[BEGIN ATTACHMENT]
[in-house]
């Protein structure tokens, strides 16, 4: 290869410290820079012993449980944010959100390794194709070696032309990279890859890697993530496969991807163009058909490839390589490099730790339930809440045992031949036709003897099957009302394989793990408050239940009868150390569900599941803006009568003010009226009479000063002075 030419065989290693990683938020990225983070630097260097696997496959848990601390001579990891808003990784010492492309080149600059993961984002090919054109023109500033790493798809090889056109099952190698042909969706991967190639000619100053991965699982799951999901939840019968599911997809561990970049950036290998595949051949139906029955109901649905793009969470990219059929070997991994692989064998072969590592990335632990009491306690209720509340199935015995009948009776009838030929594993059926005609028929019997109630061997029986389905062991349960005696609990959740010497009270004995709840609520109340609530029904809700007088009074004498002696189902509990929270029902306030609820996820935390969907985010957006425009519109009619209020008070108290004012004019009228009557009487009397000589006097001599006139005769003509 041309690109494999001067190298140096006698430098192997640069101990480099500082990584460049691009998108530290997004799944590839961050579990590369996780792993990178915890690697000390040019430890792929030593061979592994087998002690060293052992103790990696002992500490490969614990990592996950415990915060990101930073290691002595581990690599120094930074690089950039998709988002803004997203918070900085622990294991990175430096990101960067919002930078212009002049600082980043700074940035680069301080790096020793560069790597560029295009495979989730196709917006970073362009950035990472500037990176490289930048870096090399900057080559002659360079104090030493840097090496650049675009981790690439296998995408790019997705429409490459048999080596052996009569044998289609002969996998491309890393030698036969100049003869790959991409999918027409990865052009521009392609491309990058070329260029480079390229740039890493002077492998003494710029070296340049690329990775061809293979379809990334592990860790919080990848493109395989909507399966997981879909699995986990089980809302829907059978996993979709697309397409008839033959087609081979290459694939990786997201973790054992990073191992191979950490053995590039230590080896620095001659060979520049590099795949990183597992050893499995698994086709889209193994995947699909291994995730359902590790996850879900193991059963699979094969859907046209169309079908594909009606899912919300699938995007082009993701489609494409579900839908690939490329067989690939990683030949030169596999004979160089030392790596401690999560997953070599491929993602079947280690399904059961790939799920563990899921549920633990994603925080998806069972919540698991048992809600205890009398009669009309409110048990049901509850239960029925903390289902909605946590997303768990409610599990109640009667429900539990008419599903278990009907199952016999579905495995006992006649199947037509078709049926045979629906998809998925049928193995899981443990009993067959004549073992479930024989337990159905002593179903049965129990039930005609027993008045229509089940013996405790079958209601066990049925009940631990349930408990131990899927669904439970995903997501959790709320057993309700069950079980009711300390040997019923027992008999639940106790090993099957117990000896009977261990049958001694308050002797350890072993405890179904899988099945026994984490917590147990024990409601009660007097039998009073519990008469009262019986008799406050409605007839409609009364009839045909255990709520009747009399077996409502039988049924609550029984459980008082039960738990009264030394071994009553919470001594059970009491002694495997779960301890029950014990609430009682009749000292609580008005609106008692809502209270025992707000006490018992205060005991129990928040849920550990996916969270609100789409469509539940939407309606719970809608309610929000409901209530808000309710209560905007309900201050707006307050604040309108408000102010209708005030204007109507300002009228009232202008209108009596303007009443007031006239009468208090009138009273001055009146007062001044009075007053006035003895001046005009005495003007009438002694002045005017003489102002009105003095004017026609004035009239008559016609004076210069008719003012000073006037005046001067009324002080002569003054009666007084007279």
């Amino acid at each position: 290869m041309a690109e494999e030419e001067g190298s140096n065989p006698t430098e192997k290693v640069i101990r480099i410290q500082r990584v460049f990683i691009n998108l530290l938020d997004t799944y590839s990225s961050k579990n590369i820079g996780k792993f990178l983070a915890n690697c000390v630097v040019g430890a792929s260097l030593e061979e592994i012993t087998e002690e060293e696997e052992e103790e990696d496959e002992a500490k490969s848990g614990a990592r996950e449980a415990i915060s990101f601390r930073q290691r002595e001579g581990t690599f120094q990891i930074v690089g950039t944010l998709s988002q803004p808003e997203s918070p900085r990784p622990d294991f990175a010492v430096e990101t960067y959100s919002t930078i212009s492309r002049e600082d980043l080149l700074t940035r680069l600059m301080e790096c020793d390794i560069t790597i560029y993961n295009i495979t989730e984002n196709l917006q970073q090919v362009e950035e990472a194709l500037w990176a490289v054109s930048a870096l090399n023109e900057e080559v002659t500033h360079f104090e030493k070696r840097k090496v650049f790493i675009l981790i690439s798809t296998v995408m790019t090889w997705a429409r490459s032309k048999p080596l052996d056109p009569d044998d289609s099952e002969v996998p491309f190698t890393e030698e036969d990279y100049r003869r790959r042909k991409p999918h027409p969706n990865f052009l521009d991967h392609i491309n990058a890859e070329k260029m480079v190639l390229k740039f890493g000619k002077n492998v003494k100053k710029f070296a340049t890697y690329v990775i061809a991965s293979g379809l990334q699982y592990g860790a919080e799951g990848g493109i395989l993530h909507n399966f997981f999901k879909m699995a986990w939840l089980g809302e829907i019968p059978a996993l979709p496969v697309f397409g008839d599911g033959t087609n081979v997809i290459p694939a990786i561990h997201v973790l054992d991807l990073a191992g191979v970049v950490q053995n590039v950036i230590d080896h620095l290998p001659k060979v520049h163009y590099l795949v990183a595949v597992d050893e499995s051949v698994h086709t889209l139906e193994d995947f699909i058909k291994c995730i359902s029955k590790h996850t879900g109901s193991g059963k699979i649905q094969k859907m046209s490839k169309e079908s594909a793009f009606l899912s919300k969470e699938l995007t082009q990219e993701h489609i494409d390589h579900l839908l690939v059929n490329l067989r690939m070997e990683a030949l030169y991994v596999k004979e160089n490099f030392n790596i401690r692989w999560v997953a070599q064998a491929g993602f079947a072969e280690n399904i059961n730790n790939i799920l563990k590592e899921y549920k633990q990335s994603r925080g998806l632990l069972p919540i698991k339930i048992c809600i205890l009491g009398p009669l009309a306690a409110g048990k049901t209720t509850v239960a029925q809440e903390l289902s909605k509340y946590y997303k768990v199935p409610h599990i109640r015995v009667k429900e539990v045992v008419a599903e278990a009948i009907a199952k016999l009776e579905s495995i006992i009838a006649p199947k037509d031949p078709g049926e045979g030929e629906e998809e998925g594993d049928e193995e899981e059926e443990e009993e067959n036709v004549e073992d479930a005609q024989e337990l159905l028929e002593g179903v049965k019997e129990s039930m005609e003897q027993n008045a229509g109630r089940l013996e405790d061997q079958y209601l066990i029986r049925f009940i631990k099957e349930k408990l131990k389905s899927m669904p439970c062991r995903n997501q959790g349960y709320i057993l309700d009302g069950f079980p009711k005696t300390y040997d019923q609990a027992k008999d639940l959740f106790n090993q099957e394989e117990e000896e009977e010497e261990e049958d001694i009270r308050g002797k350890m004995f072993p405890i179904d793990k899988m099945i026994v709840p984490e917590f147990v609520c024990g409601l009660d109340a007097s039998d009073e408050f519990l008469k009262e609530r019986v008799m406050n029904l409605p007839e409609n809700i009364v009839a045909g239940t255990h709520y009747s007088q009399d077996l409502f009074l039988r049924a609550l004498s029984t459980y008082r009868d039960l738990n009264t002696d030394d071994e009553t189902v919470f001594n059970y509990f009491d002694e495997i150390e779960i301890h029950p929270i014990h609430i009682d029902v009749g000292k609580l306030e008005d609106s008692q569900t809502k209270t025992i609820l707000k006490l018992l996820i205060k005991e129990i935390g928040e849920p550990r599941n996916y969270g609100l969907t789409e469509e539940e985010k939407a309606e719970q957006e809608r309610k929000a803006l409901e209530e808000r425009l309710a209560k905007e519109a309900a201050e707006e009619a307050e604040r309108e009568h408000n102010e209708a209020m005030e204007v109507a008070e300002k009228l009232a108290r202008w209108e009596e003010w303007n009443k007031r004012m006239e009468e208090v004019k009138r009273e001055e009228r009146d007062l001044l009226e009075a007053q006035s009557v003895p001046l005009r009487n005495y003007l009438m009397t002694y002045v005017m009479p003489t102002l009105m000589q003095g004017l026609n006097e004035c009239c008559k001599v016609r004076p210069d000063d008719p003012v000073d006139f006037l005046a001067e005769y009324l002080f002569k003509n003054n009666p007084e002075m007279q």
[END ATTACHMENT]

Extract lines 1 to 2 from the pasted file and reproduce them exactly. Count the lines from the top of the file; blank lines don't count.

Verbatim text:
[in-house]
């Protein structure tokens, strides 16, 4: 290869410290820079012993449980944010959100390794194709070696032309990279890859890697993530496969991807163009058909490839390589490099730790339930809440045992031949036709003897099957009302394989793990408050239940009868150390569900599941803006009568003010009226009479000063002075 030419065989290693990683938020990225983070630097260097696997496959848990601390001579990891808003990784010492492309080149600059993961984002090919054109023109500033790493798809090889056109099952190698042909969706991967190639000619100053991965699982799951999901939840019968599911997809561990970049950036290998595949051949139906029955109901649905793009969470990219059929070997991994692989064998072969590592990335632990009491306690209720509340199935015995009948009776009838030929594993059926005609028929019997109630061997029986389905062991349960005696609990959740010497009270004995709840609520109340609530029904809700007088009074004498002696189902509990929270029902306030609820996820935390969907985010957006425009519109009619209020008070108290004012004019009228009557009487009397000589006097001599006139005769003509 041309690109494999001067190298140096006698430098192997640069101990480099500082990584460049691009998108530290997004799944590839961050579990590369996780792993990178915890690697000390040019430890792929030593061979592994087998002690060293052992103790990696002992500490490969614990990592996950415990915060990101930073290691002595581990690599120094930074690089950039998709988002803004997203918070900085622990294991990175430096990101960067919002930078212009002049600082980043700074940035680069301080790096020793560069790597560029295009495979989730196709917006970073362009950035990472500037990176490289930048870096090399900057080559002659360079104090030493840097090496650049675009981790690439296998995408790019997705429409490459048999080596052996009569044998289609002969996998491309890393030698036969100049003869790959991409999918027409990865052009521009392609491309990058070329260029480079390229740039890493002077492998003494710029070296340049690329990775061809293979379809990334592990860790919080990848493109395989909507399966997981879909699995986990089980809302829907059978996993979709697309397409008839033959087609081979290459694939990786997201973790054992990073191992191979950490053995590039230590080896620095001659060979520049590099795949990183597992050893499995698994086709889209193994995947699909291994995730359902590790996850879900193991059963699979094969859907046209169309079908594909009606899912919300699938995007082009993701489609494409579900839908690939490329067989690939990683030949030169596999004979160089030392790596401690999560997953070599491929993602079947280690399904059961790939799920563990899921549920633990994603925080998806069972919540698991048992809600205890009398009669009309409110048990049901509850239960029925903390289902909605946590997303768990409610599990109640009667429900539990008419599903278990009907199952016999579905495995006992006649199947037509078709049926045979629906998809998925049928193995899981443990009993067959004549073992479930024989337990159905002593179903049965129990039930005609027993008045229509089940013996405790079958209601066990049925009940631990349930408990131990899927669904439970995903997501959790709320057993309700069950079980009711300390040997019923027992008999639940106790090993099957117990000896009977261990049958001694308050002797350890072993405890179904899988099945026994984490917590147990024990409601009660007097039998009073519990008469009262019986008799406050409605007839409609009364009839045909255990709520009747009399077996409502039988049924609550029984459980008082039960738990009264030394071994009553919470001594059970009491002694495997779960301890029950014990609430009682009749000292609580008005609106008692809502209270025992707000006490018992205060005991129990928040849920550990996916969270609100789409469509539940939407309606719970809608309610929000409901209530808000309710209560905007309900201050707006307050604040309108408000102010209708005030204007109507300002009228009232202008209108009596303007009443007031006239009468208090009138009273001055009146007062001044009075007053006035003895001046005009005495003007009438002694002045005017003489102002009105003095004017026609004035009239008559016609004076210069008719003012000073006037005046001067009324002080002569003054009666007084007279």